William Stout Publishers recently reissued California Houses of Gordon Drake by Douglas Baylis and Joan Parry, with a new preface by Australian architect Glenn Murcutt and a new introduction by architect and author Pierluigi Serraino. Serraino is the author of Modernism Rediscovered, which contributed significantly to renewing interest in Midcentury Modernism, and went on to write NorCalMod, a book that helps rewrite the narrative about Northern California architecture. Photos of Drake’s work and some of the material from his archive will be on exhibit through May at the Berkeley location of William Stout Architectural Books. Kenneth Caldwell sat down with Serraino to get his thoughts about the newly reissued book.
Why did Bill Stout reissue this book now?
Pierluigi Serraino: I think that for Bill, these projects are reiterating what makes architecture such a fundamental enterprise in human existence. Drake really believed that these houses would make people’s lives better.
How did you learn about this work?
When I worked on Modernism Rediscovered. Julius Shulman often spoke about Gordon Drake, the spontaneity of his talent and his warm personality. The fact that Drake died so young always struck Julius, because he thought he had a tremendous promise of even greater buildings.
I started looking at these images and noticed the polarity between the vernacular model, the northern California Maybeck, versus the hypermodernism of Neutra and the Case Study Houses. It’s not by accident that Drake never made it in the Case Study House program—it’s because of all the wood he used. Even if he was using it in a modern way, it was still an expression of some kind of attachment to the land, which is also something that Wright was very strongly tied to.
But John Entenza (editor of Arts + Architecture, sponsor of the Case Study program) was not?
No, he wasn’t. In Drake there is the experience of the war, because there’s his extensive use of plywood, an important material during the war. But he doesn’t use steel or concrete as a primary design expression or material. He reminds me of a Southern California Jack Hillmer, except his work wasn’t as pure as Jack’s. I also think the work of Ray Kappe, even if Kappe does not acknowledge it, shows some influence from Drake.
How does Drake’s work fit in the reappraisal of midcentury modern design?
I think we are at the tail end of the reappraisal at this point—it’s clearly institutionalized—but what’s happening is that we are becoming aware of this third paradigm, which included architects like Drake and Harwell Hamilton Harris, whom Drake worked for. But none of the houses of Harris are as plain as those of Drake. Drake’s spare spaces seemed to be targeting a middle-class audience. In Europe, they would call it “existence minimum”—just use the maximum amount of space with a minimum amount of money, maximizing the relationship with the outdoors, thereby doubling the size of the space. His own house became a manifesto for his ideas. The mythology of endless American wealth was questioned in his time. I thought it was worthwhile to reexamine that experience because we seem to be returning to that paradigm now.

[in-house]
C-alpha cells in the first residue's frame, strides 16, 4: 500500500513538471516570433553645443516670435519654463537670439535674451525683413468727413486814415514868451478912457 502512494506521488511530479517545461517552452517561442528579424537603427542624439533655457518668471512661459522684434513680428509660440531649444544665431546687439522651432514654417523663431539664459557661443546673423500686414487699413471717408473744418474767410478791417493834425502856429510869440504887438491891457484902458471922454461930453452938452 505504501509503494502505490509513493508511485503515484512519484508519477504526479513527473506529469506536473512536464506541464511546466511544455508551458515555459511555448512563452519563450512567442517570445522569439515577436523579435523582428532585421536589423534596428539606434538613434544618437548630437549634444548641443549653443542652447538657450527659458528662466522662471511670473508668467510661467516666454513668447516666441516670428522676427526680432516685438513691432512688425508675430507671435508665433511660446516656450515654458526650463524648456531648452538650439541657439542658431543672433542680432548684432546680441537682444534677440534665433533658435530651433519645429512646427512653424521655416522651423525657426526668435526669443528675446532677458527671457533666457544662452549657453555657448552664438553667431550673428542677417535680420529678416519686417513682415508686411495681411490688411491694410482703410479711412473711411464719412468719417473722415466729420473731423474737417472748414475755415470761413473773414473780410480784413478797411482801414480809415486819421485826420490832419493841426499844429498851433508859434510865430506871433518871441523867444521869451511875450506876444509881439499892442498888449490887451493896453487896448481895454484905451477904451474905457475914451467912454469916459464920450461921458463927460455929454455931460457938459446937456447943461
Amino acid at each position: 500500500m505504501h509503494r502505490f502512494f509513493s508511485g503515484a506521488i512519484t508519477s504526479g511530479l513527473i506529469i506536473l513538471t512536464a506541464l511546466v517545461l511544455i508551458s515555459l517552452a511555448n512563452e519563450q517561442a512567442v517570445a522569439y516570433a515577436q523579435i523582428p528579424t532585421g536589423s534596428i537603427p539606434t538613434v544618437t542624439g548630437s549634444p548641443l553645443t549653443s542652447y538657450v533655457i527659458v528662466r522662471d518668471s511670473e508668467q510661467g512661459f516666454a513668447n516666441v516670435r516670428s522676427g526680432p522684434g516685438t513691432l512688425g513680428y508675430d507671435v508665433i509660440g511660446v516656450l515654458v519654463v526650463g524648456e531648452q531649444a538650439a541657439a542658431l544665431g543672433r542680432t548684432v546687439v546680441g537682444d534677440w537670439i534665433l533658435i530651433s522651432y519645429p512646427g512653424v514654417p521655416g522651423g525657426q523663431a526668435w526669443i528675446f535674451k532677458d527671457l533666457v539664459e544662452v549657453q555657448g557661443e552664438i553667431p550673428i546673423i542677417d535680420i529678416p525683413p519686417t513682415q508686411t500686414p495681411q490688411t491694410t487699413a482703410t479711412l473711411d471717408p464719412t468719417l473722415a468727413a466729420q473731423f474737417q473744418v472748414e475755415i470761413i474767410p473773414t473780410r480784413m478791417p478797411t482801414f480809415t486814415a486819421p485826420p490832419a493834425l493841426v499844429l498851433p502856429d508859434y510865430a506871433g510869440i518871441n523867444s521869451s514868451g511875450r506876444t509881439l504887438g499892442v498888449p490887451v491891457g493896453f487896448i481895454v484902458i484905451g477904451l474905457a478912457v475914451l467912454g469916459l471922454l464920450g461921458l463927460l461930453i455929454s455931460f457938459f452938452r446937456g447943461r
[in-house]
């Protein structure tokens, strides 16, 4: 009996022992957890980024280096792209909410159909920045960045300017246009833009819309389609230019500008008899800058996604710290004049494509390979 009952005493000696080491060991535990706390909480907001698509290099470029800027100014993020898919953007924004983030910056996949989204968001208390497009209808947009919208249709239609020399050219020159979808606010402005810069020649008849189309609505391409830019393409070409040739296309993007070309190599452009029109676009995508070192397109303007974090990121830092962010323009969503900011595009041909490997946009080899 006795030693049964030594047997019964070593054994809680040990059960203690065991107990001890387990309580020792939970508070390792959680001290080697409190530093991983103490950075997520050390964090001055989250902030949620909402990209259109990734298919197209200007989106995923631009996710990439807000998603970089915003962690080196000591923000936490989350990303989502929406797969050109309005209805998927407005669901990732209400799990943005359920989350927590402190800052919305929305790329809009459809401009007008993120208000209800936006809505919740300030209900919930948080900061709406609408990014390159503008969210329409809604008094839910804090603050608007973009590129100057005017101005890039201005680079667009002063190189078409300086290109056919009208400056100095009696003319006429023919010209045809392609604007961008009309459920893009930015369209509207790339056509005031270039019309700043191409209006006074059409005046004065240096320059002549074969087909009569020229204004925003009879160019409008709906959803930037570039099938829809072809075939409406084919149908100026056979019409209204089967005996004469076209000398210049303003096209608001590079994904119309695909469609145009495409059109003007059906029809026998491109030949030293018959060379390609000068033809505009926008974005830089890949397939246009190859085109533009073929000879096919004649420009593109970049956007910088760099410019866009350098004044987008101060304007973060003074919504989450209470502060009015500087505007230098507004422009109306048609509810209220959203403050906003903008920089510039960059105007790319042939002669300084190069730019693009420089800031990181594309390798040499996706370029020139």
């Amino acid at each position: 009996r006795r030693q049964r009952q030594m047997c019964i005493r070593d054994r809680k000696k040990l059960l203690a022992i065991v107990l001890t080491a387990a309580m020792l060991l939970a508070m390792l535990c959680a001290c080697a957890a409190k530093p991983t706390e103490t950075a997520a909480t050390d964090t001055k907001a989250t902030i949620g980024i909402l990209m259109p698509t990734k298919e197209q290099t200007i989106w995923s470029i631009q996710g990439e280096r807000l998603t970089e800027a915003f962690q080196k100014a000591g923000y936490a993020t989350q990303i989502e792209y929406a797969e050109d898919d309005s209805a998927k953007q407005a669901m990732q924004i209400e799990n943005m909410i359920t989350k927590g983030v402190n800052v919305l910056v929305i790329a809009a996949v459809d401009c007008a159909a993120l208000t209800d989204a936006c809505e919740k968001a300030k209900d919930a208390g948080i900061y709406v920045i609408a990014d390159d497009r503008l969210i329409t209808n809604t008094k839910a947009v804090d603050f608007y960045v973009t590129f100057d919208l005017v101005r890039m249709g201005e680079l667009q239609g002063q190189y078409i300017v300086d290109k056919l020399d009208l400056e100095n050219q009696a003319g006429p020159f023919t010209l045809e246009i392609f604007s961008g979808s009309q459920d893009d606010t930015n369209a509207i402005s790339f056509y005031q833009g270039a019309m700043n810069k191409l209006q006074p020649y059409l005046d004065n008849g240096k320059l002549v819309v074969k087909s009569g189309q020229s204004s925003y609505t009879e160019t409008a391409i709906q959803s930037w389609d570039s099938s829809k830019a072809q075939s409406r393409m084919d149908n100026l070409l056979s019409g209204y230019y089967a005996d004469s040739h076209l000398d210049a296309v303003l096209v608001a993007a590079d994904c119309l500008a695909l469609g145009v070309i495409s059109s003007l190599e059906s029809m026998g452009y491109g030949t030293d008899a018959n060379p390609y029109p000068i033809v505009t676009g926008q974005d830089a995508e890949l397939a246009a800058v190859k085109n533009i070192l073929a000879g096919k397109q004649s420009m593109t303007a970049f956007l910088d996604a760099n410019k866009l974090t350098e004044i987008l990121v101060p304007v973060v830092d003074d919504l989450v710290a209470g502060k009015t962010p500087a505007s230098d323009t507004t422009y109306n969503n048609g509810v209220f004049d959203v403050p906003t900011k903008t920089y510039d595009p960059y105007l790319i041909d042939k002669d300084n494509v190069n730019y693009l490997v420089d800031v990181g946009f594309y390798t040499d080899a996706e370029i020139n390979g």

The paradigm of houses that may be smaller and built for less money?
Correct, Drake’s houses retain a set of beliefs about modernity. And those houses are really still American, fundamentally American, because they retain the thought that you can have a single-family house for yourself with your garden. It’s going to be smaller—it’s going to have its own carport—but it’s going to be affordable. It’s within reach. So that was one of the things that I found particularly appealing. What also struck me about Drake was the awareness that he had about the publication process.
Because he hired Shulman, with all of his connections?
Beyond that. Just look at Drake’s address book, which will be on exhibit in the show at Stout Books. He had all the people that really counted in that book.
How old was he when he was killed in a skiing accident?
He was still fairly young, 34.
How did Bill Stout get involved?
Bill was the neighbor of Maggie Baylis, who was the wife of the landscape architect Douglas Baylis, who shared office space with Drake. Maggie and Doug put out the original monograph, and Maggie inherited Drake’s archive. Drake did a beautiful townhouse for them that is on the cover of the new book.
So what’s new in this volume?